A total of 104 centers in 10 West European countries, Russia and Israel participated in the study (see Appendix A). Ethics committee appraisal of the protocol was obtained for all centers involved from the hospital or regional or national institutional review board. International logistics coordination was performed by the sponsor (Grünenthal GmbH). An international steering committee met at regular intervals to review the course of the study. The study was conducted according to good clinical practice guidelines , and source data auditing was routinely performed.
Male or female patients >20 years old presenting to a study center within 6 h after the onset of acute myocardial infarction symptoms were screened for entry into the study. Eligible patients exhibited nitrate-resistant chest pain lasting for ≥30 min, with ST segment elevation >0.1 mV in two or more frontal plane leads or >0.2 mV in two or more precordial leads. Exclusion criteriaincluded severe hypertension (systolic blood pressure >200 mm Hg or diastolic blood pressure >100 mm Hg on admission or hypertensive retinopathy grade III or IV) or known intracranial, gastrointestinal, clotting, hepatic, pulmonary, renal, urogenital, vascular or other disorders that could increase the risk of bleeding after thrombolysis. Patients with major trauma or surgical procedures within 1 month were excluded, as were those with malignancy or known sensitivity to streptokinase or exposure to streptokinase within the past year or streptococcal infection within the past 3 months. In June 1993 (after ∼800 patients had been entered), the protocol was amended to allow patients >75 years old to enter the study. All patients gave witnessed or written informed consent.
1.3 Randomization and Treatment Strategy
The investigators used numbered, prerandomized medication kits in ascending order. The medication was supplied by Grünenthal GmbH, Aachen, Germany. Each kit contained either 1) heparin (5,000 IU for initial intravenous bolus), saruplase (20-mg vial for intravenous bolus and 60 mg for 60-min intravenous infusion) and streptokinase placebo, or 2) placebo to heparin (for initial intravenous bolus), streptokinase (1.5 MU for 60-min intravenous infusion) and saruplase placebo (Fig. 1).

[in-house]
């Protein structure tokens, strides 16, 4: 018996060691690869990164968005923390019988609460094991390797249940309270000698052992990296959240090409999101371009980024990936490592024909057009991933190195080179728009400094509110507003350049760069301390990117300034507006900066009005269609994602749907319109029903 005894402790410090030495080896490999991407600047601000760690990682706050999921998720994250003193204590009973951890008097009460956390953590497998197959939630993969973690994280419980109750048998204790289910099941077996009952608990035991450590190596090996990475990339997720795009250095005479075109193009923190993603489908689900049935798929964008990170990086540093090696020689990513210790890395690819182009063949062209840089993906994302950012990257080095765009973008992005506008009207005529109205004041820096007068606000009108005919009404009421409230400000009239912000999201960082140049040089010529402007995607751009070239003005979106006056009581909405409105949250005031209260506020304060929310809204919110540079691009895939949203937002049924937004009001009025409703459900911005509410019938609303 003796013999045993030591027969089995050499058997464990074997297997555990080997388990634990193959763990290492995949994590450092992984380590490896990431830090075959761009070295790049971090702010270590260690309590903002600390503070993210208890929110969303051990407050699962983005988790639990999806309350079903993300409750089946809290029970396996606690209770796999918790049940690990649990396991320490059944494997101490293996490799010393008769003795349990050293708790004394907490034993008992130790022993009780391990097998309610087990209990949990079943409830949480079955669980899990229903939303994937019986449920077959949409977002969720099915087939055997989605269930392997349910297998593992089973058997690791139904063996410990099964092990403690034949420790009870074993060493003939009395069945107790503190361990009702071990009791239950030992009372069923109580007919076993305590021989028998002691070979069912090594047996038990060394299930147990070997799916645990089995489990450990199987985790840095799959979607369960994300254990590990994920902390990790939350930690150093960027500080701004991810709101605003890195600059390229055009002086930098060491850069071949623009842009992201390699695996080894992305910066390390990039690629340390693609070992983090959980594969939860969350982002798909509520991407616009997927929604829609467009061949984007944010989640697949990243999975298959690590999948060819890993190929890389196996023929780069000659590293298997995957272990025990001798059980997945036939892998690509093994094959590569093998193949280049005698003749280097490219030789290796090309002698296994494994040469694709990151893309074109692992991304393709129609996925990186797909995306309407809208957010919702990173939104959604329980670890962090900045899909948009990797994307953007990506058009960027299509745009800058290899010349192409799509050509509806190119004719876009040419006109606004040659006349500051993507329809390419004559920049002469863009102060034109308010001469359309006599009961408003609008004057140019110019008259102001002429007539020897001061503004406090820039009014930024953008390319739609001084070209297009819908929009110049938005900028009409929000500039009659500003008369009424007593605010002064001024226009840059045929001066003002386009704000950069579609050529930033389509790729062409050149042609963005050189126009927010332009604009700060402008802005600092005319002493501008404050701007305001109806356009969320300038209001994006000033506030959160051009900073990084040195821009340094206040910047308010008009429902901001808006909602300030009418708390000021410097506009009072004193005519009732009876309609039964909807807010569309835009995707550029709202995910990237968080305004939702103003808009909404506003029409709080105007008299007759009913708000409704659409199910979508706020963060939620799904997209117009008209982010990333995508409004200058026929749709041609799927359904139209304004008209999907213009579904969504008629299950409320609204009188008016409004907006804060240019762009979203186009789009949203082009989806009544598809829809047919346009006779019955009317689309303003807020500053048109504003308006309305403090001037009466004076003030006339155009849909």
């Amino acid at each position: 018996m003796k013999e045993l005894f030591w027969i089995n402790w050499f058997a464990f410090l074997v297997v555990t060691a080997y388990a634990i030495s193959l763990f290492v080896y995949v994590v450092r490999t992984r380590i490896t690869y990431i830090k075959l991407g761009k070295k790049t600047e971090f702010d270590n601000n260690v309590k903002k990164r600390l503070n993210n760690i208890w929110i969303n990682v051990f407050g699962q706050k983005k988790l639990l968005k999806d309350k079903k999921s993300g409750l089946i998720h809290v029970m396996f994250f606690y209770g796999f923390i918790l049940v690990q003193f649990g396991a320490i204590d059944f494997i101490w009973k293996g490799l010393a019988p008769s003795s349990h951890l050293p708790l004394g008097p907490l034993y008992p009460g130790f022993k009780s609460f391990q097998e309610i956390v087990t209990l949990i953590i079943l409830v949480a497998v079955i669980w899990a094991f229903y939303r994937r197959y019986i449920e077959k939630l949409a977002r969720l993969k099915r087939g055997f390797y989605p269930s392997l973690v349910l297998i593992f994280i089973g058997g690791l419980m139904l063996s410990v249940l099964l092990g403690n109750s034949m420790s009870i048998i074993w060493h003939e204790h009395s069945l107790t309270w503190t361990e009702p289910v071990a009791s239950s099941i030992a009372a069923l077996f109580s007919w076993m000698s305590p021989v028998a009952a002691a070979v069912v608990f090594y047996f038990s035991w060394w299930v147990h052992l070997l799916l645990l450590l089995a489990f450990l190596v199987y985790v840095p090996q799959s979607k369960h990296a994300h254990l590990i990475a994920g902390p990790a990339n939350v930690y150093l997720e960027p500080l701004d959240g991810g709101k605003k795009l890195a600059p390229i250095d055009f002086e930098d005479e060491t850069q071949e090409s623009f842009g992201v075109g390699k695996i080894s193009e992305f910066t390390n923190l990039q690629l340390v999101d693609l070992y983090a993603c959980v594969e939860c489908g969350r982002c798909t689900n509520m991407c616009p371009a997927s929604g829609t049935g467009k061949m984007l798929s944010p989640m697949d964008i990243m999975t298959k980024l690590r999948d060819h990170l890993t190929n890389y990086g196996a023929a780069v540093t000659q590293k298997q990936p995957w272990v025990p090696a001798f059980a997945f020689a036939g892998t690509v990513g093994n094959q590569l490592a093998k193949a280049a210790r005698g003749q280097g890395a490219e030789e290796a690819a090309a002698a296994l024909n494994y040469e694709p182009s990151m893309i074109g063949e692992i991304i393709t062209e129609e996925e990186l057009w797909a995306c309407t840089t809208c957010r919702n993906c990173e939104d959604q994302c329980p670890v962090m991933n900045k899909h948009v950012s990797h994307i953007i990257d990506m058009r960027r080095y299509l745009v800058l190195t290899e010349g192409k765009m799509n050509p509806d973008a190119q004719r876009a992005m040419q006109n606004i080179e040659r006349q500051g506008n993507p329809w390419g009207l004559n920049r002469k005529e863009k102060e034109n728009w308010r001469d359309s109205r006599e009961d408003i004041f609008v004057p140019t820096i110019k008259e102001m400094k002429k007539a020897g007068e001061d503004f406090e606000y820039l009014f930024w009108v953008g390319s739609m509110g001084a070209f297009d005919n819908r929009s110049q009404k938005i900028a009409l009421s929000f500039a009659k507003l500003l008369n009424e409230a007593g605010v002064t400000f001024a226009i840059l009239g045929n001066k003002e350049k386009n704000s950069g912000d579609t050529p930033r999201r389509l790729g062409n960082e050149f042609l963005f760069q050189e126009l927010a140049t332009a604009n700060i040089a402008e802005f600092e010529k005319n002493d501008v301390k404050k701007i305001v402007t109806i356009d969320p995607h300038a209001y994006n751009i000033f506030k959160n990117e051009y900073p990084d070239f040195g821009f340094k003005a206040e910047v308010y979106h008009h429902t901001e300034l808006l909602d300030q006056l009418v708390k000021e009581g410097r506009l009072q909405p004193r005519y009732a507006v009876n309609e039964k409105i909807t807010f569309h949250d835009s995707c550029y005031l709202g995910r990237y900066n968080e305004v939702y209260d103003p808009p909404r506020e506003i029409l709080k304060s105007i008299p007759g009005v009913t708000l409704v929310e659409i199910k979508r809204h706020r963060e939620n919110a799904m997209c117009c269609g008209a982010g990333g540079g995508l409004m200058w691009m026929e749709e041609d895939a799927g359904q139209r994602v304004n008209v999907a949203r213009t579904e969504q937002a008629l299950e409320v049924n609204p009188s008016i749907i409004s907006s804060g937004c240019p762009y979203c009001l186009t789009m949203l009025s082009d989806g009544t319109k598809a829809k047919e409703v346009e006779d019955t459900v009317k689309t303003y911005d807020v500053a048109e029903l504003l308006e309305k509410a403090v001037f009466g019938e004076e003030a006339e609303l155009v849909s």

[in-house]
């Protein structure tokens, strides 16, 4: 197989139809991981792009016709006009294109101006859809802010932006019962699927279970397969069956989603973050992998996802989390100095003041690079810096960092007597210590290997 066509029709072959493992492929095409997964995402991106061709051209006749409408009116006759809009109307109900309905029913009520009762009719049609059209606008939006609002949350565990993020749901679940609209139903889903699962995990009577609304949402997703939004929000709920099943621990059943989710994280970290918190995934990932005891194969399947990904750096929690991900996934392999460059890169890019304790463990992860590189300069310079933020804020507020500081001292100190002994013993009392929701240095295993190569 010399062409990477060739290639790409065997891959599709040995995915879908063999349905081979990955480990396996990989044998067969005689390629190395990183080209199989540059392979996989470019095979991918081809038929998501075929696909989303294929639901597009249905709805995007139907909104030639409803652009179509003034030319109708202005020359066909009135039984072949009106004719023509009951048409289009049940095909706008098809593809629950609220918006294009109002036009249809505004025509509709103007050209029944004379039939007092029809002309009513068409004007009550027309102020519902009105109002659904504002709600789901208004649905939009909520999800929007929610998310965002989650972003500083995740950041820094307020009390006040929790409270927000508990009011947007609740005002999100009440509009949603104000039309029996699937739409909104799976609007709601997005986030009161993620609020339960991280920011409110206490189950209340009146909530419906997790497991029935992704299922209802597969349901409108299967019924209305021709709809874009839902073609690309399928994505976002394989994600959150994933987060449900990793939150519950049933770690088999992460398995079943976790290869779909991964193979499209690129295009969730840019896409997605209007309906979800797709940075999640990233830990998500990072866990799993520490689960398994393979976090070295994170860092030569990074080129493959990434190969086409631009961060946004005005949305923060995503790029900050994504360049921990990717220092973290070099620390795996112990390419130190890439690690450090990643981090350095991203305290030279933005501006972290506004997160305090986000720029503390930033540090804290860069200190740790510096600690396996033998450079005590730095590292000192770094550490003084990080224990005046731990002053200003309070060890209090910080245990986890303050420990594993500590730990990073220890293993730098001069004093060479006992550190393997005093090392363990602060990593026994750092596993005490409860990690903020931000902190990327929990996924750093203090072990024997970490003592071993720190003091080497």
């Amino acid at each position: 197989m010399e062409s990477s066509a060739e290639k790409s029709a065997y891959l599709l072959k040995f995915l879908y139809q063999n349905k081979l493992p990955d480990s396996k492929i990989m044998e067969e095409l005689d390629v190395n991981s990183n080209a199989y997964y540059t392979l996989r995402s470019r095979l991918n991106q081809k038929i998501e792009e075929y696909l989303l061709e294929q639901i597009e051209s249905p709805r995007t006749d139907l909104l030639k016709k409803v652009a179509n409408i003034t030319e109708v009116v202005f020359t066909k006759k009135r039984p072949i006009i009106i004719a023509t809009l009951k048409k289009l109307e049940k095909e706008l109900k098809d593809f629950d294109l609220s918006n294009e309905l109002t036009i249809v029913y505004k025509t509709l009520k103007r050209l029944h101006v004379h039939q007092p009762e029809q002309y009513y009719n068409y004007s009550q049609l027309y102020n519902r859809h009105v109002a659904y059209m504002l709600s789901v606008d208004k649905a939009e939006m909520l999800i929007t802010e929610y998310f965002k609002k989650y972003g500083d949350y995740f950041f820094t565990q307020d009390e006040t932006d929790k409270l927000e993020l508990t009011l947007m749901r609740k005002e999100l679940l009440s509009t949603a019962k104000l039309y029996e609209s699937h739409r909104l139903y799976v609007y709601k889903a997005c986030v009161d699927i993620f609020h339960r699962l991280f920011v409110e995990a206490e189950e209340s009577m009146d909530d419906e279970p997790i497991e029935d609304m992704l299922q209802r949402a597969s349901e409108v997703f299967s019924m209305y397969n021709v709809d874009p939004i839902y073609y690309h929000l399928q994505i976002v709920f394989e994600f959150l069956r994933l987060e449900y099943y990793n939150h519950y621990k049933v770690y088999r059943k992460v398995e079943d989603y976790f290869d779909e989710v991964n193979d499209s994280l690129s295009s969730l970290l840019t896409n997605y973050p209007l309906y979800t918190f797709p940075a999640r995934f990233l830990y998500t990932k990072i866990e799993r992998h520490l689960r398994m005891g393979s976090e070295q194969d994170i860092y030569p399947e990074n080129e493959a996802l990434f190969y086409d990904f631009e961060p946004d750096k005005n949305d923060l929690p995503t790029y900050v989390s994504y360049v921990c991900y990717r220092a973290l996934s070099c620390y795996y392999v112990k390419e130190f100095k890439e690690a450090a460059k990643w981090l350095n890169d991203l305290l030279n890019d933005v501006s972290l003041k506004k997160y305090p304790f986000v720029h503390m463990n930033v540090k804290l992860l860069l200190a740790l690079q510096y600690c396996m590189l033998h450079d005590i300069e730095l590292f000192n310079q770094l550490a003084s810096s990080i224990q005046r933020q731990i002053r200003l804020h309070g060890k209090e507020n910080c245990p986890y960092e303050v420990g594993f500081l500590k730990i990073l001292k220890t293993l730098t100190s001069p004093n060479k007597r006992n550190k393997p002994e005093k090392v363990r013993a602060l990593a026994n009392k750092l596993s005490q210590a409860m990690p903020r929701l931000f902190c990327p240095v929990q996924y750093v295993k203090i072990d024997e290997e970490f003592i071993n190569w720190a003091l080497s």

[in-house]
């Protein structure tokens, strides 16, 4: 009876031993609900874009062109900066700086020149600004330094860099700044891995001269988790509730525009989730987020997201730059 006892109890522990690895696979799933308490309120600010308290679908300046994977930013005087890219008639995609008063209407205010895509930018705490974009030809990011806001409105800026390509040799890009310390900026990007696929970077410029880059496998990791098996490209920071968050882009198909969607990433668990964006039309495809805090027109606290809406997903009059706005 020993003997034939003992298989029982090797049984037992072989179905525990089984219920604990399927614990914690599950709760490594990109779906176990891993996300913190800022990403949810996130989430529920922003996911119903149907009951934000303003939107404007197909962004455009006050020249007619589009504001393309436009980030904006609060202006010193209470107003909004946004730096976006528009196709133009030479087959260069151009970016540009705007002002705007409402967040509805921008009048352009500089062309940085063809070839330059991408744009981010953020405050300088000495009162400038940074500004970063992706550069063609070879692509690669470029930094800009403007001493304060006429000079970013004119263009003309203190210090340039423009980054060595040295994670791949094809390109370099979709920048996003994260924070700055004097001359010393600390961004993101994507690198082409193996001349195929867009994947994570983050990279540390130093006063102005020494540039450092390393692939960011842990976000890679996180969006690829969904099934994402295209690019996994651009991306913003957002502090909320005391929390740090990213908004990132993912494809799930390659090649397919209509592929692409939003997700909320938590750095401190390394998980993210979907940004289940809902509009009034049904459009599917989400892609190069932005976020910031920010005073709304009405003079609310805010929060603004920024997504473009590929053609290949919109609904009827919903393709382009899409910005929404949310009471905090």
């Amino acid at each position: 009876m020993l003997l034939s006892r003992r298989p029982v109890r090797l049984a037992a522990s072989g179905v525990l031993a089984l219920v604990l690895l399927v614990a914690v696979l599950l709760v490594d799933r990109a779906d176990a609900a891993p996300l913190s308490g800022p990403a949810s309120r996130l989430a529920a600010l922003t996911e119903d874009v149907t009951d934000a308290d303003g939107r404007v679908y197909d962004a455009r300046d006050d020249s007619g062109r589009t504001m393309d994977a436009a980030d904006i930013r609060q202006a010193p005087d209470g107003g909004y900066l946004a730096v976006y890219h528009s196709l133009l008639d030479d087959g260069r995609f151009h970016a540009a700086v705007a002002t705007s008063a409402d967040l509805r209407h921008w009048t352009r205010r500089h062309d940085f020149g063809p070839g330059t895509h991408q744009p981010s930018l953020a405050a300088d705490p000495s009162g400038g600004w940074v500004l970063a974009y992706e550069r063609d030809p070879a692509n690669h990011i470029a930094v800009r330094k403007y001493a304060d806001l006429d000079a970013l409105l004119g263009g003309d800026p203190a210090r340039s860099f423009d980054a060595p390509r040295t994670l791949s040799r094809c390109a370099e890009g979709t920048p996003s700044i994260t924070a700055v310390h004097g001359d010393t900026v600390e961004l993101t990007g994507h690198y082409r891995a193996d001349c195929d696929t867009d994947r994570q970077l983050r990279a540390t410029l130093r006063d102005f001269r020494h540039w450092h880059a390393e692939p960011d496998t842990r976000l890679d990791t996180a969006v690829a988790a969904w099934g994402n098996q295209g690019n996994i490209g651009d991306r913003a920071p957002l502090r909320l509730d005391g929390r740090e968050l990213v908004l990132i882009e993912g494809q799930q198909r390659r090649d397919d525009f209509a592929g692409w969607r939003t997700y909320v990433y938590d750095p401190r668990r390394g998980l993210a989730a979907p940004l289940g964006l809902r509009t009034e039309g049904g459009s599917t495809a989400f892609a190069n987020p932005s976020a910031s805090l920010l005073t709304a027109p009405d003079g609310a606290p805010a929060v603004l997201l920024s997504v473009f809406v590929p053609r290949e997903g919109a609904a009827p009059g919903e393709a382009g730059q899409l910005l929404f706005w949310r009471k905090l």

1.4 Additional Therapy
Oral or intravenous acetylsalicylic acid (ASA) was administered as a loading dose before thrombolysis (200 to 400 mg), followed by a daily oral maintenance dose of ≥75 mg.
Heparin was administered to all patients for ≥24 h, starting as an intravenous infusion 30 min after the end of the thrombolytic infusions. The starting dose was 15 IU/kg per h, with dose titration to achieve an activated partial thromboplastin time (aPTT) of 1.5 to 2.5 times the control value.
The use of intravenous nitrates was recommended. All other medication administered in the hospital, including additional thrombolytic agents, was permitted if considered necessary and was documented.
Invasive coronary procedures, including percutaneous transluminal coronary angioplasty (PTCA) and coronary artery bypass graft surgery (CABG), were permitted at the investigator’s discretion.
1.5 Clinical Data, End Points and Follow-Up
The primary end point was death from any cause at 30 days after the start of study treatment. Other prospectively defined end points up to 30 days were cerebral events, reinfarction and reintervention, such as PTCA, CABG or further thrombolytic treatment.
In-hospital end point events included bleeding, hypotension and allergic reactions. Patients were followed up for 1 year. To determine possible antibody formation to the thrombolytic medication, blood samples were taken before treatment, at hospital discharge and at the 1-month follow-up visit. Analysis was performed at Grünenthal GmbH.
1.6 Data Management and Quality Assurance
Patient data were collected anonymously to retain confidentiality. All case report forms were checked at monitoring visits for accuracy, consistency and completeness on the basis of hospital files. Audits were performed at randomly chosen centers.
1.7 Statistical Analysis